The secure email seemed unnecessarily elaborate, with both a Captcha test and a separate, secure download. ‘This thing is like a steam-powered leaf blower,’ Ed thought, smiling at the image of a Steampunk automaton working on his front lawn, rounded puffs of steam coming out of its back in the early morning mist. It was the ‘Attention Hermes’ that tripped the memory relay, firing a long unused synapse buried in his long-term memory. ‘1998’ triggered the shadow show in his mind, as suddenly and as irresistibly as the wave of emotion from hearing a song that’s been permanently wedded to a long outlived emotion.

It was 1998, and up until the last semester, Ed knew exactly what he needed to do to have a happy life…


“I don’t believe you are taking this matter quite as seriously as you should.”

Sitting in front of the Mother Superior’s desk, Sister Margaret Ryan was trying to forget what she thought she now knew about herself.

The room is a symphony of stained wood and carved relief figures, towering bookshelves displaying priceless First Editions and dead animals, evidence of a bygone era, now merely a polished reflection in oak and walnut. The intricate patterns of the oriental carpet tempered the decidedly masculine tone of the decor. The Reverend Mother’s office had been the previous owners’ library, a devout and entirely successful banker who apparently thought that leaving his estate overlooking the Chesapeake Bay to the Church would be a smart investment. The main house was converted to use as the Convent, the nuns residing there was the envy of their Order. This high ceiling room was the Inner Sanctum of the person who held power, not merely of Life and Death, but the real power of Life after Death. Responsible for the spiritual health not only of the 23 women in the Convent but more, much more significantly, for the proper development of the minds of the children who attended the St Dominique’s Parochial School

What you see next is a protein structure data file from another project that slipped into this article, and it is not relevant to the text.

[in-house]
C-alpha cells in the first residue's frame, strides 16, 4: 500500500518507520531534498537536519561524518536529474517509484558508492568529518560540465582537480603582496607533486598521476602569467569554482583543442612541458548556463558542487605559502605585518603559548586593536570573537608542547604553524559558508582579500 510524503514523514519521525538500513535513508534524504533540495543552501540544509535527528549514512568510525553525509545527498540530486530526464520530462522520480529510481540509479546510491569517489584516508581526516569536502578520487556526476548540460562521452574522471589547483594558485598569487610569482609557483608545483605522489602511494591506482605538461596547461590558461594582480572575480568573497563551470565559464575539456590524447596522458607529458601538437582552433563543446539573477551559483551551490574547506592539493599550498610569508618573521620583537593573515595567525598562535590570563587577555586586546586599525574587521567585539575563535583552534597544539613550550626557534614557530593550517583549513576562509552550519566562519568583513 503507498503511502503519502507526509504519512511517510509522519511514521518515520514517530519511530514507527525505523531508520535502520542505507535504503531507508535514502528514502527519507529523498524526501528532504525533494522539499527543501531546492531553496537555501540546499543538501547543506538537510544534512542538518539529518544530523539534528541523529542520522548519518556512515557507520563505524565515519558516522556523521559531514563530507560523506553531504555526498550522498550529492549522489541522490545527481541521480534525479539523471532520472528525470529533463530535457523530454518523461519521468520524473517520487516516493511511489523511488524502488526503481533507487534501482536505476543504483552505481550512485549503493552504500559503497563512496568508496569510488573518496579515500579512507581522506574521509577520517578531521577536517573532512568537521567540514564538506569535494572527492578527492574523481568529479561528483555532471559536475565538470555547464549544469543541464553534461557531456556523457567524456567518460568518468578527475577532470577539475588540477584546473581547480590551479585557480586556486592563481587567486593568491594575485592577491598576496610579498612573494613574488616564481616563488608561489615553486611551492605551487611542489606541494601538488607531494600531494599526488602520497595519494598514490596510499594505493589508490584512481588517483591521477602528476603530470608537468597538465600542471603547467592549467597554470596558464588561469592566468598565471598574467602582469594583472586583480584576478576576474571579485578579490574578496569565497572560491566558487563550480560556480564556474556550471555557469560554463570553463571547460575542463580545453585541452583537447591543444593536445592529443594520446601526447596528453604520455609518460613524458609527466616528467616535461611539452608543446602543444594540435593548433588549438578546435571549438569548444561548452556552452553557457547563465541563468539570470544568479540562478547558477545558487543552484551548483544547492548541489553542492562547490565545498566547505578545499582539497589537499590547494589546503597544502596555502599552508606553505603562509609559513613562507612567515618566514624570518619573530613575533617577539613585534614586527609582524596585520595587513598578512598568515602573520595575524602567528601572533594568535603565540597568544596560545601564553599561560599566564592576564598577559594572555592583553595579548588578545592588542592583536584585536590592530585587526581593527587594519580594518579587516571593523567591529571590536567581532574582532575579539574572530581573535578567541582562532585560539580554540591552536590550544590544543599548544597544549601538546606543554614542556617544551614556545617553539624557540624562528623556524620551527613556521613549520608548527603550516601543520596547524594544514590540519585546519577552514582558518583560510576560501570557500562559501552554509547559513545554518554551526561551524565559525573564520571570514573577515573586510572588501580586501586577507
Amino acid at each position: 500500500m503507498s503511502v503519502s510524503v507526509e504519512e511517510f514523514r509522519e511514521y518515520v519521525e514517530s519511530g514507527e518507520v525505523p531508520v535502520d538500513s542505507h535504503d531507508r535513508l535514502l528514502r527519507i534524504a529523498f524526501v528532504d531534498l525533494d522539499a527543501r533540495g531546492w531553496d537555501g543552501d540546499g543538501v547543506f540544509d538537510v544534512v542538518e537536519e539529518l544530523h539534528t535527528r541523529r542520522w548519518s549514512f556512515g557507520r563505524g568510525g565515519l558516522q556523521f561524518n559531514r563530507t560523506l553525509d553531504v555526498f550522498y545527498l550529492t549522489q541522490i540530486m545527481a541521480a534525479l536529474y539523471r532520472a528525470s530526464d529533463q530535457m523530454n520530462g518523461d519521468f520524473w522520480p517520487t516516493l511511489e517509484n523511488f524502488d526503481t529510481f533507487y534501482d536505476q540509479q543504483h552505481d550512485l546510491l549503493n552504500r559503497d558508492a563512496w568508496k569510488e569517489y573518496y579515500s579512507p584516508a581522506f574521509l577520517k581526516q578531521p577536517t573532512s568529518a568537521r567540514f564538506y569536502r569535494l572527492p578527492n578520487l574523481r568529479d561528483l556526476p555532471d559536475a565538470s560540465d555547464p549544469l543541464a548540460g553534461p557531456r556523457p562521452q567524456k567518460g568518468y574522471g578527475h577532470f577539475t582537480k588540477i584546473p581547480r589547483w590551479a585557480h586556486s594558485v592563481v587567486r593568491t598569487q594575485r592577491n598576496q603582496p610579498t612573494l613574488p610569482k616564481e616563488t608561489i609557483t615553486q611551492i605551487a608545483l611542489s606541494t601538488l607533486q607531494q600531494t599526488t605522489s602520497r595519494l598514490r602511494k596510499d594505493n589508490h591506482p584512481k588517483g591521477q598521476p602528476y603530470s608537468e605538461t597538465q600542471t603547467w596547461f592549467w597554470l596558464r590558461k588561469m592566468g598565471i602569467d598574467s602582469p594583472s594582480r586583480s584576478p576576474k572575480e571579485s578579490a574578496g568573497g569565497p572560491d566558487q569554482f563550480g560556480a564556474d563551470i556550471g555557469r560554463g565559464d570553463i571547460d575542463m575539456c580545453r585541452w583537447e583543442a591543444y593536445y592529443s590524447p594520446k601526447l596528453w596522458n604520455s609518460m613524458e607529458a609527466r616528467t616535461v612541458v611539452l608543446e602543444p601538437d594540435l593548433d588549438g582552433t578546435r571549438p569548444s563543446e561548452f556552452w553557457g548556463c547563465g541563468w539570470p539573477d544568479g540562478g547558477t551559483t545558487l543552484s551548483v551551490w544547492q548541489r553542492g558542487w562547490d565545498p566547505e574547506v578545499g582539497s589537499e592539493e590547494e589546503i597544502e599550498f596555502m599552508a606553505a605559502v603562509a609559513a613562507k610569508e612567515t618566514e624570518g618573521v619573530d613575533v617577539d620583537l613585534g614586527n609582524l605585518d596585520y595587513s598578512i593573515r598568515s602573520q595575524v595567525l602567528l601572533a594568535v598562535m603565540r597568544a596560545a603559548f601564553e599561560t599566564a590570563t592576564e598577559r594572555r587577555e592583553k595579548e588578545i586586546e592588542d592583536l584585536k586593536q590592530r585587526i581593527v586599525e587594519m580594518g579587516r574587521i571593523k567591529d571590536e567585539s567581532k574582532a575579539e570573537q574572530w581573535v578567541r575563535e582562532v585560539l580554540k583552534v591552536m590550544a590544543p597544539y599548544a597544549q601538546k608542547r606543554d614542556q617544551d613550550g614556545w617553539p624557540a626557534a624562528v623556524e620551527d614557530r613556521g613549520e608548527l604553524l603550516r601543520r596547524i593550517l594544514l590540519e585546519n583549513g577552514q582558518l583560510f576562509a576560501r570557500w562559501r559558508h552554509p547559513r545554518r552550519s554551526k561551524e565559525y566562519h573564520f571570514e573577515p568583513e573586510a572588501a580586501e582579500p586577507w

From her seat, Sister Margaret could see Chesapeake Bay through the bay windows of the alcove behind Mother Superior’s high-backed chair, the leaded-glass in the top half of each window cast purple shadows across the desk. Although not elevated, the desk between the two women was nothing less than a judge’s bench in any courtroom.

“Are you Listening, Sister Ryan?”

She was not listening. She was staring out the window that framed the imposing figure of Sister Bernadine. The Autumn colors of the trees made the (mostly) black-garbed, (with a splash of white on the front of her habit), woman seem especially predatory, a ‘black-on-dark tiger’ nearly perfectly still in the underbrush, waiting for the prey to make a fatal error. There was something about the movement of the trees at the edge of the courtyard that pulled Sister Ryan back to 6th Grade at Our Lady of Penance School. Recess was the only time she could escape from the demands of her classmates to join and become less like herself and the demands of the Teacher, (to become more like a person that she could not even begin to recognize). Outside for recess, the children played children-games, which looked pointless and chaotic to the adults assigned to watch over them. The games were much more real a threat to a few of the children than any outside predator. Margaret, having grown up in a family of six brothers, learned very early on to stay on the fringe, neither in the center nor off by herself, to avoid the attention of the both the children and the Teachers.

“If you don’t apply yourself and use the gifts you were born with, it will be like putting a gun to God’s head and pulling the trigger.”

Even after so many years, the memory of these well-intentioned, yet wholly twisted and disfigured efforts to motivate a talented young girl, retained its power. The remarkable violence underlying the words, like a misdiagnosed greenstick fracture, carried the power to return years later, with consequences far in excess of the original trauma

“Who says that kind of thing to a child?!” Margaret repeated aloud, staring at the dedicated and devoted woman, “these are children, they’re not prey!”


Unit 17, Server Array 7E5, Rack 8 found purpose…